Jefferson Adams is a freelance writer living in San Francisco. His poems, essays and photographs have appeared in Antioch Review, Blue Mesa Review, CALIBAN, Hayden's Ferry Review, Huffington Post, the Mississippi Review, and Slate among others.
He is a member of both the National Writers Union, the International Federation of Journalists, and covers San Francisco Health News for Examiner.com.
Celiac.com 02/24/2012 - Currently, testing for anti tissue-transglutaminase antibodies is the standard of celiac disease blood testing. The test has a high sensitivity in patients who are eating a diet that contains gluten, but poor sensitivity for people on a gluten-free diet. So, it's not much use for measuring gluten-free diet success in people with celiac disease.
A research team set out to determine if a new test might be more useful than current standard in assessing long-term gluten exposure in celiac disease patients attempting to follow a gluten-free diet. The new test measures Immunoglobulin-A antibodies to catalytically active open conformation tissue-transglutaminase.
The study team included K. Pallav, D. A. Leffler, M. Bennett, S. Tariq, H. Xu, T. Kabbani, A. C. Moss, M. Dennis, C. P. Kelly, D. Schuppan. They are affiliated with the Celiac Center of the Beth Israel Deaconess Medical Center at Harvard Medical School in Boston.
The team made a preliminary dietary assessment of 147 patients with celiac disease, and grouped them according to good or poor compliance to a gluten-free diet. The team used 50 patients with inflammatory bowel disease as a control group.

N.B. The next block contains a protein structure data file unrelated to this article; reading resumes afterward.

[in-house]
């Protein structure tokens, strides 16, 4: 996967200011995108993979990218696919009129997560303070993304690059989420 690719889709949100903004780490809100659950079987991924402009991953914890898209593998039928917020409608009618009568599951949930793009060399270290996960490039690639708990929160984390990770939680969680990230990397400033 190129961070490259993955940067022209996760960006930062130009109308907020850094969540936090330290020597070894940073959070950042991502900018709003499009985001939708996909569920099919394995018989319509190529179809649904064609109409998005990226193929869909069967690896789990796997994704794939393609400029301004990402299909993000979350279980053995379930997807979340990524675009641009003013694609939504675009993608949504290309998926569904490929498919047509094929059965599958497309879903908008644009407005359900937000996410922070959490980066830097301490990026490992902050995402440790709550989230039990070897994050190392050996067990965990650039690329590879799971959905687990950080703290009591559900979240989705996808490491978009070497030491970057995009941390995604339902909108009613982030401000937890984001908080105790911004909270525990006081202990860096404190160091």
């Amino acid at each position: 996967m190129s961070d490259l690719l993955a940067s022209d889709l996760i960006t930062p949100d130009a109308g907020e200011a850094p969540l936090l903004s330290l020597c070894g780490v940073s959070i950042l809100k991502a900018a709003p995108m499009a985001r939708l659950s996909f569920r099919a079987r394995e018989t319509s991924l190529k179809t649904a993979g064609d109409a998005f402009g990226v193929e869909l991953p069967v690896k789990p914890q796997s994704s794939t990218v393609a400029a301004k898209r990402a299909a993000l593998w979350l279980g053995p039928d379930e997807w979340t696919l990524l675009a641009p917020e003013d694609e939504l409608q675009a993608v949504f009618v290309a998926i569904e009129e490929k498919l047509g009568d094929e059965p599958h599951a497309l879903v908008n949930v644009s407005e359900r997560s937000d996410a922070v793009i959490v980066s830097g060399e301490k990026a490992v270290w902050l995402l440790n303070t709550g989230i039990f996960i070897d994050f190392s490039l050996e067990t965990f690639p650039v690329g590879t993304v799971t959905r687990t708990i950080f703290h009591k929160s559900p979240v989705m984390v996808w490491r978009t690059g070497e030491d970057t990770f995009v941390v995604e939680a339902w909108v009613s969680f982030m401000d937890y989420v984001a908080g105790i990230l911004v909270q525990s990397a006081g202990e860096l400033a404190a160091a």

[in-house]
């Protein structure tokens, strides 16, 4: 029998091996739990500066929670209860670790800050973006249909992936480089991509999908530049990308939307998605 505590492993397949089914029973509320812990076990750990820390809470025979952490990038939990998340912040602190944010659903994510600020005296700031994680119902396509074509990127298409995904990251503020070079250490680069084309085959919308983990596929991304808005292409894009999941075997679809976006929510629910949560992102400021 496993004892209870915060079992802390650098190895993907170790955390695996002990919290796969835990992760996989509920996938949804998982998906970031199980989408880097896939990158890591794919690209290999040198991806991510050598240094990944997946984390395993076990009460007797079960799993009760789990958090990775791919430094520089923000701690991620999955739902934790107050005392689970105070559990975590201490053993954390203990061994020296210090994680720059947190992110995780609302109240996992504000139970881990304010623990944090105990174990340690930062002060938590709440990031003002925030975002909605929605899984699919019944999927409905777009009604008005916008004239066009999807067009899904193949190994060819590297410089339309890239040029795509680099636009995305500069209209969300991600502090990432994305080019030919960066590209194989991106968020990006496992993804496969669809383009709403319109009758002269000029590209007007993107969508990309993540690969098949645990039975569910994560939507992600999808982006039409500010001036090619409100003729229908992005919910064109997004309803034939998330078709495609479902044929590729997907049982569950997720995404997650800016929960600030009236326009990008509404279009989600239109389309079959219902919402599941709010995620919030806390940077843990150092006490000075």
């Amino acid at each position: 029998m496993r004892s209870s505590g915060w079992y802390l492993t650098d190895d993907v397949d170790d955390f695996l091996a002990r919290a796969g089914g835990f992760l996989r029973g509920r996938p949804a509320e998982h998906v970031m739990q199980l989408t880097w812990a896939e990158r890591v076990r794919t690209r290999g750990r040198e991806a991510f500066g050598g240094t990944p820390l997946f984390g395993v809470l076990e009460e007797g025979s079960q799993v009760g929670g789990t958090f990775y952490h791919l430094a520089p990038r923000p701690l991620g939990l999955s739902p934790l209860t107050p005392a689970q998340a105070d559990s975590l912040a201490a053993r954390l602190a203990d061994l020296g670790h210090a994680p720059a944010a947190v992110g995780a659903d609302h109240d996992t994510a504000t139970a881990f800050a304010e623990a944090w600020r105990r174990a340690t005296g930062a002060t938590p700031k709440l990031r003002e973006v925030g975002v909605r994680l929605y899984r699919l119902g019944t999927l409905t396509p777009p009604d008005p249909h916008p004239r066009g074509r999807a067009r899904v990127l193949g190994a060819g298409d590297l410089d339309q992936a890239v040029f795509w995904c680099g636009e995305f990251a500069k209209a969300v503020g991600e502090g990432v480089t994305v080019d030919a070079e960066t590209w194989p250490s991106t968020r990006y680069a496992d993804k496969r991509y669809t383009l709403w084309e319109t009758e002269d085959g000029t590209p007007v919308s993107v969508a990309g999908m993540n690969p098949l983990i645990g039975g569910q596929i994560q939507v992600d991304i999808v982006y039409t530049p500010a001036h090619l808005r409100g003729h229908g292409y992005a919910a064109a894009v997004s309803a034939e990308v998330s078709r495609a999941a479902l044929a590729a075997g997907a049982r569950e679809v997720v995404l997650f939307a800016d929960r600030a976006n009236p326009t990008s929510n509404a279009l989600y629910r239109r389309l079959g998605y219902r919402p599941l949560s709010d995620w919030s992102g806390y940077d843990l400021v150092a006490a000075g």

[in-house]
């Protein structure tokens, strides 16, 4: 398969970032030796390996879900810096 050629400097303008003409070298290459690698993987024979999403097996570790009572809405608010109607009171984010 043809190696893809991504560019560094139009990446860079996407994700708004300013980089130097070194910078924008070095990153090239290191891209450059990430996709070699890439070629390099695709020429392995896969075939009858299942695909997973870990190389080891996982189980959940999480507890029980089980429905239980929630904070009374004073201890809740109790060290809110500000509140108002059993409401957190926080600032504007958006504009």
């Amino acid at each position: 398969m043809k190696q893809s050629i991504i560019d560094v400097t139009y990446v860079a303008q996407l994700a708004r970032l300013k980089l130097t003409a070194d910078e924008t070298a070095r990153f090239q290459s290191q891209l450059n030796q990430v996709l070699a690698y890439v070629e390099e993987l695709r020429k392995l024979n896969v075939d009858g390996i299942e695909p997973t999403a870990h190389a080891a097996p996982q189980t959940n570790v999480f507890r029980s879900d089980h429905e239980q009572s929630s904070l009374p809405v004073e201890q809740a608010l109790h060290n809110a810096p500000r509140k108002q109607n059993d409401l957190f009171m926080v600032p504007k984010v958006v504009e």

The team then measured both open (new test) and closed (conventional) tissue-transglutaminase levels using standard enzyme linked immunosorbent assay.
The team's initial dietary review indicated that 128 of the celiac patients had followed a gluten free diet for more than six months. They found 19 to have poor compliance to a gluten-free diet.
Of the 19 who had poor adherence to a gluten-free diet, the team found 13 patients (68.4%) who tested positive using open conformation assay (p=0.51), while ten of the 19 patients (52.6%) tested positive using conventional assay (p=0.51). In the control group, just two patients tested positive using closed assay, while one tested positive using open assay.
The team concluded that, compared to conventional testing, open conformation tissue-transglutaminase may offer greater sensitivity in the poor gluten-free diet adherence group and higher specificity in the control population.
The team suggests studies on larger populations to determine whether open conformation tissue-transglutaminase assay may be superior to the conventional assay in measuring compliance with a gluten-free diet.